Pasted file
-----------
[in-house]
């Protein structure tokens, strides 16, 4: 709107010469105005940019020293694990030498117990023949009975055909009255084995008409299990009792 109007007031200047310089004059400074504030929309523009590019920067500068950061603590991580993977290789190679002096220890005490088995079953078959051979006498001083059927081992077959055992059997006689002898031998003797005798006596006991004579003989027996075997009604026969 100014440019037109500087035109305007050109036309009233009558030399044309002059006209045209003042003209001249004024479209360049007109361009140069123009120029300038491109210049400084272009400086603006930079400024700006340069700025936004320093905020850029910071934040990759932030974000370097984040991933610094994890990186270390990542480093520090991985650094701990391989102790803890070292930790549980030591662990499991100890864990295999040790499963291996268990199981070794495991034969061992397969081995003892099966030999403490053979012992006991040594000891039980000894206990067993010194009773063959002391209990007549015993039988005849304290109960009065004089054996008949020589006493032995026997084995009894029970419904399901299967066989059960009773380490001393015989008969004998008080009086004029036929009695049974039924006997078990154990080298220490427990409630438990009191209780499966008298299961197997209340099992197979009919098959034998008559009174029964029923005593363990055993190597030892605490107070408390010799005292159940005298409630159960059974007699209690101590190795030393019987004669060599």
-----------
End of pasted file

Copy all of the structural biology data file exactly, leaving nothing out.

[in-house]
């Protein structure tokens, strides 16, 4: 709107010469105005940019020293694990030498117990023949009975055909009255084995008409299990009792 109007007031200047310089004059400074504030929309523009590019920067500068950061603590991580993977290789190679002096220890005490088995079953078959051979006498001083059927081992077959055992059997006689002898031998003797005798006596006991004579003989027996075997009604026969 100014440019037109500087035109305007050109036309009233009558030399044309002059006209045209003042003209001249004024479209360049007109361009140069123009120029300038491109210049400084272009400086603006930079400024700006340069700025936004320093905020850029910071934040990759932030974000370097984040991933610094994890990186270390990542480093520090991985650094701990391989102790803890070292930790549980030591662990499991100890864990295999040790499963291996268990199981070794495991034969061992397969081995003892099966030999403490053979012992006991040594000891039980000894206990067993010194009773063959002391209990007549015993039988005849304290109960009065004089054996008949020589006493032995026997084995009894029970419904399901299967066989059960009773380490001393015989008969004998008080009086004029036929009695049974039924006997078990154990080298220490427990409630438990009191209780499966008298299961197997209340099992197979009919098959034998008559009174029964029923005593363990055993190597030892605490107070408390010799005292159940005298409630159960059974007699209690101590190795030393019987004669060599």